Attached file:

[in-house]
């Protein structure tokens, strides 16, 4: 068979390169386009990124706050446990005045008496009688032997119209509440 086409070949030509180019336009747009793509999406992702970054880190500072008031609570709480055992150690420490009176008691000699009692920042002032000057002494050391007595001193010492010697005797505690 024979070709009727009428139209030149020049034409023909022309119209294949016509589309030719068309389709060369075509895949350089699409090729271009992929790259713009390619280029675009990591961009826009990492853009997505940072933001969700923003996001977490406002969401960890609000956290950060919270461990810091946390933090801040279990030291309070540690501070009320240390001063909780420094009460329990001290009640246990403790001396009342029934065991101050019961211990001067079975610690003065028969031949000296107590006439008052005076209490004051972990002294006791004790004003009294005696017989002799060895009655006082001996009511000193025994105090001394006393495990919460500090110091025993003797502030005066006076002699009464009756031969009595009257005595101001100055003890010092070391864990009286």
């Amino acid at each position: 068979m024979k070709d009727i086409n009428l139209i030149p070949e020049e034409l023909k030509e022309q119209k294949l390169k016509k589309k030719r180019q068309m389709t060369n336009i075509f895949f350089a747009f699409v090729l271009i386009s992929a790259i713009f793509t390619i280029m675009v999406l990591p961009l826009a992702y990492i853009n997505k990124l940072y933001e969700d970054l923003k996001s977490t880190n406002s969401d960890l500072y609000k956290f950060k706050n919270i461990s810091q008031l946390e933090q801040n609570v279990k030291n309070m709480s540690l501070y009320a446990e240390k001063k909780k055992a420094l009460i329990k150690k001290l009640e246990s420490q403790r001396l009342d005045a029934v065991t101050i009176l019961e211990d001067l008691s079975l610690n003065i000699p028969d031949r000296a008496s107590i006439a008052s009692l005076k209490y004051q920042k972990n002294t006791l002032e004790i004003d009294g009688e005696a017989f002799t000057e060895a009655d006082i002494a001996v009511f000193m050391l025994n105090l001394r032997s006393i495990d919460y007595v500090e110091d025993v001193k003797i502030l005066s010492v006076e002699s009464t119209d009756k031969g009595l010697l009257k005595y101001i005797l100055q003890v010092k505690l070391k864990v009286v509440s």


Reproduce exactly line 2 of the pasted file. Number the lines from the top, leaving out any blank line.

């Protein structure tokens, strides 16, 4: 068979390169386009990124706050446990005045008496009688032997119209509440 086409070949030509180019336009747009793509999406992702970054880190500072008031609570709480055992150690420490009176008691000699009692920042002032000057002494050391007595001193010492010697005797505690 024979070709009727009428139209030149020049034409023909022309119209294949016509589309030719068309389709060369075509895949350089699409090729271009992929790259713009390619280029675009990591961009826009990492853009997505940072933001969700923003996001977490406002969401960890609000956290950060919270461990810091946390933090801040279990030291309070540690501070009320240390001063909780420094009460329990001290009640246990403790001396009342029934065991101050019961211990001067079975610690003065028969031949000296107590006439008052005076209490004051972990002294006791004790004003009294005696017989002799060895009655006082001996009511000193025994105090001394006393495990919460500090110091025993003797502030005066006076002699009464009756031969009595009257005595101001100055003890010092070391864990009286």